News from the Field, Press Release

His Majesty the King to remain Patron of Australian Wildlife Conservancy

07 Jun. 2024
@ PA Images / Alamy Stock Photo

His Majesty the King has retained his Patronage of Australian Wildlife Conservancy (AWC), a global leader in conservation, providing hope to Australia’s wildlife.

The decision to retain the Patronage of AWC was confirmed by The Royal Household after a thorough analysis of over 1,000 organisations.

Tim Allard, AWC Chief Executive Officer, welcomed the confirmation, saying AWC is honoured by King Charles III’s ongoing support.

 

King Charles III’s Patronage of AWC commenced in 2013. @ Imago / Alamy Stock Photo
King Charles III’s Patronage of AWC commenced in 2013.

 

“We thank His Majesty the King for his continued support of Australian Wildlife Conservancy,” Mr Allard said. “We share the King’s passion for conservation and anticipate that the Patronage will continue to bring global attention to the plight of Australia’s threatened wildlife and AWC’s work in reversing the tide of extinctions.”

“AWC’s innovative model has allowed us to secure and protect populations of iconic endangered species that would otherwise fall prey to introduced predators such as cats and foxes, land clearing and increasing pressures from climate change.”

King Charles III’s Patronage of AWC commenced in 2013. Over the last decade, the King lent his reputation as an environmental activist to raise AWC’s profile globally, this included a special video message recorded in 2021 celebrating AWC’s 30th anniversary.

 

Through the patronage, the King lends his reputation as an environmental activist to raise AWC’s profile as a conservation leader globally. Jane Palmer/AWC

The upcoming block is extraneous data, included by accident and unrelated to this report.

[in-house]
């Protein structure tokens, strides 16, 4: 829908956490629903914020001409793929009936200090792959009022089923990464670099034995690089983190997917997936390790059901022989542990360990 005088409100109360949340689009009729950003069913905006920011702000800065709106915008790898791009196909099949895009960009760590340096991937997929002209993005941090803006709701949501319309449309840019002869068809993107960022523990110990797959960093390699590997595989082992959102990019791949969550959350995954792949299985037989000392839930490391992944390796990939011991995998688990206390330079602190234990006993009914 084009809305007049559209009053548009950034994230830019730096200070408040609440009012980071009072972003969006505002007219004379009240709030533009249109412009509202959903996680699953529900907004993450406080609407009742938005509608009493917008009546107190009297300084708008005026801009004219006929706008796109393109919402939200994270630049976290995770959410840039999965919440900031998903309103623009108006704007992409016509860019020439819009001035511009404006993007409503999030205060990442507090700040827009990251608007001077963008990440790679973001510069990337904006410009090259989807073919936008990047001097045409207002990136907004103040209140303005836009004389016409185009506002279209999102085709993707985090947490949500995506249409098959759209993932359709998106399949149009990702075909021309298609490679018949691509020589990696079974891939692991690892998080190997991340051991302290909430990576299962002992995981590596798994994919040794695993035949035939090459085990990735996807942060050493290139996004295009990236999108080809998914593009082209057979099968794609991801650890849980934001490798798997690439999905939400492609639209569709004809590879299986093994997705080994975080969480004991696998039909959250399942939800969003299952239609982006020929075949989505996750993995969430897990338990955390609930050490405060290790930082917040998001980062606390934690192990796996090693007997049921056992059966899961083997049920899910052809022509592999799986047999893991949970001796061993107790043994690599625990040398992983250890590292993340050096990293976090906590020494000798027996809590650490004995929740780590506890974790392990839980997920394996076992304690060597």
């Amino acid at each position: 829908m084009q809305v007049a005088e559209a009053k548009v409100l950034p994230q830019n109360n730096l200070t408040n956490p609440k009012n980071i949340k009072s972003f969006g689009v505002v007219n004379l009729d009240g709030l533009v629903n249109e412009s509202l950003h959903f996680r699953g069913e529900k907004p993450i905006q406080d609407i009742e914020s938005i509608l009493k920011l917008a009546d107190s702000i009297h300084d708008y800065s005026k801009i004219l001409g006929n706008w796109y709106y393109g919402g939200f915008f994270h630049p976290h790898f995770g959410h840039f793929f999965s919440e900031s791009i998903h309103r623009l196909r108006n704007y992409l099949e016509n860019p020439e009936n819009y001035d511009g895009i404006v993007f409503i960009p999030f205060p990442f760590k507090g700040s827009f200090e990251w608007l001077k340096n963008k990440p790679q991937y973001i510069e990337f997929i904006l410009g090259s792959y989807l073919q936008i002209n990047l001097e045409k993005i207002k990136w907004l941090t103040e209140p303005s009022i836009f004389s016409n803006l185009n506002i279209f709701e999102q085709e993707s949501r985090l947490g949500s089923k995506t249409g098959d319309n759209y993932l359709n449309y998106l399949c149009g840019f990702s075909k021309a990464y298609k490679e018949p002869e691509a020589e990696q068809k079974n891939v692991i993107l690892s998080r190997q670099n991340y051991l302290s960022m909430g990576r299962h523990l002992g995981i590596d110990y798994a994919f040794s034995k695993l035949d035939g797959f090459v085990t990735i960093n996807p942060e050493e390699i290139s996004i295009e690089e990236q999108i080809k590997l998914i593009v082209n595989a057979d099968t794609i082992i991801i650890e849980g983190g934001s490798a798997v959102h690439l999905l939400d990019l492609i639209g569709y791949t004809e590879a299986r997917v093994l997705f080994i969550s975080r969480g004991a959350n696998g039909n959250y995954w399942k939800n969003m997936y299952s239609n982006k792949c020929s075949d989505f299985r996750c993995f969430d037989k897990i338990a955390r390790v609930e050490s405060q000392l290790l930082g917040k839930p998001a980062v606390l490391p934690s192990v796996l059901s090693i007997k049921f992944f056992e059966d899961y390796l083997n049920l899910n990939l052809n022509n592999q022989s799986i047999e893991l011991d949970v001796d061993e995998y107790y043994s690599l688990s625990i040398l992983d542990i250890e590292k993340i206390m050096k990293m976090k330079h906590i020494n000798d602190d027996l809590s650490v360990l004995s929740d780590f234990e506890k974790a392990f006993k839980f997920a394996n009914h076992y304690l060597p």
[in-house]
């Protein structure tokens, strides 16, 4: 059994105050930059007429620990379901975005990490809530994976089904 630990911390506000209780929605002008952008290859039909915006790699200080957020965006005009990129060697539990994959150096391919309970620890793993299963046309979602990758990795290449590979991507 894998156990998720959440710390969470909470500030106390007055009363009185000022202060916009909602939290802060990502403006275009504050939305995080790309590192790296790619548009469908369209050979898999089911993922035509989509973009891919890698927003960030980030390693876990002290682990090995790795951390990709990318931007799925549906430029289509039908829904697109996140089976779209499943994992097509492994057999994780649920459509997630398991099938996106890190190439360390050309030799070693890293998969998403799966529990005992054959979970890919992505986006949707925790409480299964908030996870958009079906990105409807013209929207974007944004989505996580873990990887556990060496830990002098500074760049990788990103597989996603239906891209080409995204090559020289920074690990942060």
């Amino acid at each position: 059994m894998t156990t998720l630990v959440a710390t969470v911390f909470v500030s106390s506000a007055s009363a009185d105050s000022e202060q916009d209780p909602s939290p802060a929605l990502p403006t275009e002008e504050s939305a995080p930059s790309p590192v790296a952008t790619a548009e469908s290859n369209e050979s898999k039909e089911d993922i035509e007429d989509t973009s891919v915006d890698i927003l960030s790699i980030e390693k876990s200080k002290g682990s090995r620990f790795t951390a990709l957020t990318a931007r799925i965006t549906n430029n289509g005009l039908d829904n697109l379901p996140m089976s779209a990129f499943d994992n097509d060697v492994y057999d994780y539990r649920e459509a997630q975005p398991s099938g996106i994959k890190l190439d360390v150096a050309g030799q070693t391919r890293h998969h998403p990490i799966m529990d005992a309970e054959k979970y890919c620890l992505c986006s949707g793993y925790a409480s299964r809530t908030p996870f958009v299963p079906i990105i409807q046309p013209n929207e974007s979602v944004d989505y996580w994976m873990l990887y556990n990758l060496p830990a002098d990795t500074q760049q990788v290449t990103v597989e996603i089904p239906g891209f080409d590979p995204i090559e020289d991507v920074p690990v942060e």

Through the patronage, the King lends his reputation as an environmental activist to raise AWC’s profile as a conservation leader globally.

 

Over the last 250 years, Australia has suffered the highest rate of mammal extinctions in the world, with 34 species declared extinct. The loss of wildlife has continued unbated into the 21st century, with predation by feral cats and foxes acting as the primary driver of declines.

AWC works aims to halt and reverse the loss of wildlife through landscape scale conservation land management, reintroductions of threatened species and the establishment of ‘safe havens’: areas from which introduced predators have been eliminated.

AWC manages Australia’s largest network of safe havens, with nine fenced areas and one island making up 47,700 hectares of feral predator-free landscapes. Across these sites, along with sanctuaries where predators are intensively managed, AWC has founded 53 populations of 24 threatened and locally extinct mammals.

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